WHAT IS PONY CLUB?
Pony Club is one of the leading junior equestrian organizations in the world, represented throughout 30 countries. The United States has over 600 individual Clubs spread throughout 48 states and the Virgin Islands, with more than 12,000 members. Visit the official US Pony Club site here.
The mission of the United States Pony Clubs is to provide a program for youth that teaches riding, mounted sports, and the care of horses and ponies, thereby developing responsibility, moral judgment, leadership, and self-confidence.
PONY CLUB PLEDGE
“As a member of the United States Pony Club, I stand for the best in sportsmanship, as well as horsemanship. I shall compete for the enjoyment of the game well played and take winning and losing in stride, remembering that without good manners and good temper, sport loses its cause for being.
I shall endeavor to maintain the best traditions of the ancient and noble skill of horsemanship, always treating my horse with the consideration due a partner. I shall strive at all times to uphold the high ideals of the Pony Club and my country.”
USPC is committed to safety. It is a membership requirement that Pony Clubbers wear a riding helmet meeting the ASTM/SEI standard when attending mounted meetings. Parents should be prepared to purchase this item and the minimum basic riding equipment, such as jodhpurs, boots, etc.
INSTRUCTION and COMPETITION
Pony Club provides opportunities for instruction and competition in English riding, horse sports and horse management for children and young adults up to 25 years of age. The term “pony” reflects the age of the members, rather than the size of the mount. Horses and ponies of many different breeds, shapes, and sizes are seen in Pony Club activities.
It is not necessary for a child to own a horse or pony, but they must have access to one when required. Programs are offered in dressage, cross-country, show jumping, mounted games, tetrathlon, quiz, vaulting, foxhunting, and polocrosse. During “dismounted” meetings members learn about feeding, shoeing, veterinary care, and other areas of horse management. Under adult supervision, the more experienced Pony Clubbers instruct and assist younger members.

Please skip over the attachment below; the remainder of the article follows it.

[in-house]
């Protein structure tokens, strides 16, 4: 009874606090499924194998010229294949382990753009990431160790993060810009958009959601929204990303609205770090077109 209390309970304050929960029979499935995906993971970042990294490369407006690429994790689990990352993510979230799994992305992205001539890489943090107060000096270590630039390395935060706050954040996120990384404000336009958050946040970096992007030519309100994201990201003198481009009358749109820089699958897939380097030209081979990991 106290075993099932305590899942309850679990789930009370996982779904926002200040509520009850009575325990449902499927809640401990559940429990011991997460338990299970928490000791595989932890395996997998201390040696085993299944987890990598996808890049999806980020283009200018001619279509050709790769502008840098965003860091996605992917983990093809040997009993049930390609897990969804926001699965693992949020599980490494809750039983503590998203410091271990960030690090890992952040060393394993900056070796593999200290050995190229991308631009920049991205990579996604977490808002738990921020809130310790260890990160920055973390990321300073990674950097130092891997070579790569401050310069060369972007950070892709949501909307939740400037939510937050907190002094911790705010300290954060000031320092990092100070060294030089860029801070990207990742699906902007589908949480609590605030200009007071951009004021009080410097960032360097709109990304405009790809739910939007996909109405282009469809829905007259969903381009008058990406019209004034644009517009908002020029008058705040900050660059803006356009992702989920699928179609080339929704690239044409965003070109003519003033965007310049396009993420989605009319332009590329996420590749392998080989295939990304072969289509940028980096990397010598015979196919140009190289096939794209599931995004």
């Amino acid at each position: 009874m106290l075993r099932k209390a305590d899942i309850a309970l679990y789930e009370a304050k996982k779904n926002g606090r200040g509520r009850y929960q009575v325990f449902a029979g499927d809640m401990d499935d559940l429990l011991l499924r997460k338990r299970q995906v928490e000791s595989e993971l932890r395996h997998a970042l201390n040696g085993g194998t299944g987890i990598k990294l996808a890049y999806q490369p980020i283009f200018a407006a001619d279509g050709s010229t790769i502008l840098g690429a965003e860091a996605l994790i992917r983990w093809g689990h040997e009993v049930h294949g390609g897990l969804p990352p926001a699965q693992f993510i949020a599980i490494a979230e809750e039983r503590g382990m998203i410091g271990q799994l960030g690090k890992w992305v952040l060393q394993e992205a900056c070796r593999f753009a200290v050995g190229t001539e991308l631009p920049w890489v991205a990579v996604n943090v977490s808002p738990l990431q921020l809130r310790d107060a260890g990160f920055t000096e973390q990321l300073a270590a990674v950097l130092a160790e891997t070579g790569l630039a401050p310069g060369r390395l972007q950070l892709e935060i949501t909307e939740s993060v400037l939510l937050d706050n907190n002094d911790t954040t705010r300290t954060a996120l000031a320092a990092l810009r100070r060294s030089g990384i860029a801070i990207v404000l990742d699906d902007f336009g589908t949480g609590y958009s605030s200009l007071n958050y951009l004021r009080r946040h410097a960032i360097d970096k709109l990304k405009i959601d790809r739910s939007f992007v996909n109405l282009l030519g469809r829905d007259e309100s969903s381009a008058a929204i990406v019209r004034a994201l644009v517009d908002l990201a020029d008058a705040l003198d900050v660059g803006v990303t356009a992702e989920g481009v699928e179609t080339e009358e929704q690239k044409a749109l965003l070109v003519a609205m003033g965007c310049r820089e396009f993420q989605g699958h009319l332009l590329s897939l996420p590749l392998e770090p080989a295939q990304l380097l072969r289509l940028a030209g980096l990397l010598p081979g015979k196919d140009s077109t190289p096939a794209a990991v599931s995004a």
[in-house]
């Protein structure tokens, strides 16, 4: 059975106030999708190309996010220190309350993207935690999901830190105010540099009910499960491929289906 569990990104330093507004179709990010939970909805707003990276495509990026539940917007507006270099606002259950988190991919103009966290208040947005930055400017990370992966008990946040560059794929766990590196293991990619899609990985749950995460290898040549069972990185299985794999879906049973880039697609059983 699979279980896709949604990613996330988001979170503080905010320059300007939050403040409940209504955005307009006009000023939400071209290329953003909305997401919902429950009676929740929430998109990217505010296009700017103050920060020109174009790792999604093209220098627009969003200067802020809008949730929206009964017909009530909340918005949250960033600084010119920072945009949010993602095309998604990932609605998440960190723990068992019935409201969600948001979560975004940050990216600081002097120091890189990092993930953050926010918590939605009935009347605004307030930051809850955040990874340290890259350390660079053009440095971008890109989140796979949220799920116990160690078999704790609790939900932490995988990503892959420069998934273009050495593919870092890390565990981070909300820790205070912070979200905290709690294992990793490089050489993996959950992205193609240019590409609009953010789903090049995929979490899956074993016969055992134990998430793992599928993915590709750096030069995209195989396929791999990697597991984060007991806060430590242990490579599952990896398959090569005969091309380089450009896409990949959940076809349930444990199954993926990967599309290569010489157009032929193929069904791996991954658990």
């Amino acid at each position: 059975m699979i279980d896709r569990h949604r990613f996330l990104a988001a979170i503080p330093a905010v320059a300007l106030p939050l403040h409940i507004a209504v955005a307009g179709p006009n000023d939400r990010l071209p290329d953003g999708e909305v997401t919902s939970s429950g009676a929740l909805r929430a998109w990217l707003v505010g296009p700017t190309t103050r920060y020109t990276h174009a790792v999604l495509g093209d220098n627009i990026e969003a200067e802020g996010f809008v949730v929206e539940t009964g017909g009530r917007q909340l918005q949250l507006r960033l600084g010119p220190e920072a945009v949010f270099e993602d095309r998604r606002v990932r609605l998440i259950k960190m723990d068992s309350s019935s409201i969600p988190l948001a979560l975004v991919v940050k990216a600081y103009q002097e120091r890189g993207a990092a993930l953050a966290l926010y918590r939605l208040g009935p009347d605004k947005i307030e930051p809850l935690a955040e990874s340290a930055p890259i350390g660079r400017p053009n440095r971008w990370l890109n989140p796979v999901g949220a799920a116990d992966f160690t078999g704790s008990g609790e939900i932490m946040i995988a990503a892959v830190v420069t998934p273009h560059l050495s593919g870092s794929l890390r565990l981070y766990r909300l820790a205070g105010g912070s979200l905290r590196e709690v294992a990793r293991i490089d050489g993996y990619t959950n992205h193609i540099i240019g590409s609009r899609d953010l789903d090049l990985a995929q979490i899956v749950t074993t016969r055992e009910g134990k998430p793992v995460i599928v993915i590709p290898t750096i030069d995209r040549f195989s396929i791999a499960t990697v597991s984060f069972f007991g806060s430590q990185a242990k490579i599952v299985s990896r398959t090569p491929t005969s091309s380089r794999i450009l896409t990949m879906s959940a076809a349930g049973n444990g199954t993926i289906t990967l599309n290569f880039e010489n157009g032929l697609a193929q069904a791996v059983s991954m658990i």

What is a rating and how do ratings work?
The Pony Club rating system is important because it gives kids something to strive for and a way to measure their achievement, but is only one portion of the program. Pony Clubbers are encouraged to work their way through the nine stages of the progressive Standards of Proficiency, which test knowledge and riding ability. Pony Clubbers who attain the B, H-A, and A rating levels meet standards of competence that are recognized throughout the horse world.
The first level is the “D” level (D1, D2, D3) is an introduction to riding, safety and horse care. “C” level (C1, C2, C3) is development toward independent care of horses and tack with an understanding of reasons for the care. A C3 rating is a national rating and reflects complete competence in riding and horse care. D1 through C2 ratings are handled at the local level. The higher level ratings (B, HA and A) are all done at the National Level. The B and HA ratings are analogous to a College degree and the A rating to a graduate degree. An A rated pony clubber is considered an Olympic-class rider who has pre-veterinary knowledge.
Pony Clubbers generally do one rating every year or two, but are encouraged to go at their own pace. Ratings consist of mounted and oral tests.
Annual membership cost for Pony Clubbers (including national, regional, and local dues) are paid to the local club for the period January 1 through December 31. All dues and fees are nonrefundable. Exceptions may be made under special circumstances at the discretion of the officers of the club.
2006 New Member dues/fees are approximately $450 (including national dues, regional dues, local dues, new member materials* and sponsorship fee)
*New member materials include Redwood Hills Pony Club polo shirt and sweatshirt, binder, US Pony Club (USPC) Pin and Manual.
Parents are essential to Pony Club. There are many areas in which parents are needed. They may share one of many roles within the club, such as club leader (District Commissioner), chaperone, jump judge, or assist in activity events and fund-raisers.